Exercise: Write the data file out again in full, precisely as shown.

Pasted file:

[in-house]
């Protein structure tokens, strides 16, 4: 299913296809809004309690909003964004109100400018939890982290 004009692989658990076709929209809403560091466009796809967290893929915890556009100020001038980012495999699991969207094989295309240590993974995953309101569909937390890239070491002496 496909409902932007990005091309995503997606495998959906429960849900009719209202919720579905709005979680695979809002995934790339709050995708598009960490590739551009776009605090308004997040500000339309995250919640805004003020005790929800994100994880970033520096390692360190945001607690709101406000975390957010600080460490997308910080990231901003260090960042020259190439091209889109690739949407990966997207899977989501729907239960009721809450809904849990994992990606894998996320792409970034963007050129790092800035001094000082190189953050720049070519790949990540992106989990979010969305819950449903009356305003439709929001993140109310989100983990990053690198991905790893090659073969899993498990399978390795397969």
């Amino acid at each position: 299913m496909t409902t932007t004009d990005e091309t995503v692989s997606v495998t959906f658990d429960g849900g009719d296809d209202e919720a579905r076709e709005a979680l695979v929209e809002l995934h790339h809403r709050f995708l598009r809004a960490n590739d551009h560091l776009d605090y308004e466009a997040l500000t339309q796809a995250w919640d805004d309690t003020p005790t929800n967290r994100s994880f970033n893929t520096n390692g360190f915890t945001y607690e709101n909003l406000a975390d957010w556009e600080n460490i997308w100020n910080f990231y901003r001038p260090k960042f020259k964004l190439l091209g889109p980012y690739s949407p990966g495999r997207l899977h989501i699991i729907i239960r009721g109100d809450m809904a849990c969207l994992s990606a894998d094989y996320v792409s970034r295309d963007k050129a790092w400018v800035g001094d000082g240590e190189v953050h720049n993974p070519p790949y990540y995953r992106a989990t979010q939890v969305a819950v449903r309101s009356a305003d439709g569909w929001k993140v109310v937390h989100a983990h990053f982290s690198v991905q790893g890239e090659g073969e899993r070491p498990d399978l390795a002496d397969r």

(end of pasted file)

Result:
[in-house]
């Protein structure tokens, strides 16, 4: 299913296809809004309690909003964004109100400018939890982290 004009692989658990076709929209809403560091466009796809967290893929915890556009100020001038980012495999699991969207094989295309240590993974995953309101569909937390890239070491002496 496909409902932007990005091309995503997606495998959906429960849900009719209202919720579905709005979680695979809002995934790339709050995708598009960490590739551009776009605090308004997040500000339309995250919640805004003020005790929800994100994880970033520096390692360190945001607690709101406000975390957010600080460490997308910080990231901003260090960042020259190439091209889109690739949407990966997207899977989501729907239960009721809450809904849990994992990606894998996320792409970034963007050129790092800035001094000082190189953050720049070519790949990540992106989990979010969305819950449903009356305003439709929001993140109310989100983990990053690198991905790893090659073969899993498990399978390795397969």
């Amino acid at each position: 299913m496909t409902t932007t004009d990005e091309t995503v692989s997606v495998t959906f658990d429960g849900g009719d296809d209202e919720a579905r076709e709005a979680l695979v929209e809002l995934h790339h809403r709050f995708l598009r809004a960490n590739d551009h560091l776009d605090y308004e466009a997040l500000t339309q796809a995250w919640d805004d309690t003020p005790t929800n967290r994100s994880f970033n893929t520096n390692g360190f915890t945001y607690e709101n909003l406000a975390d957010w556009e600080n460490i997308w100020n910080f990231y901003r001038p260090k960042f020259k964004l190439l091209g889109p980012y690739s949407p990966g495999r997207l899977h989501i699991i729907i239960r009721g109100d809450m809904a849990c969207l994992s990606a894998d094989y996320v792409s970034r295309d963007k050129a790092w400018v800035g001094d000082g240590e190189v953050h720049n993974p070519p790949y990540y995953r992106a989990t979010q939890v969305a819950v449903r309101s009356a305003d439709g569909w929001k993140v109310v937390h989100a983990h990053f982290s690198v991905q790893g890239e090659g073969e899993r070491p498990d399978l390795a002496d397969r």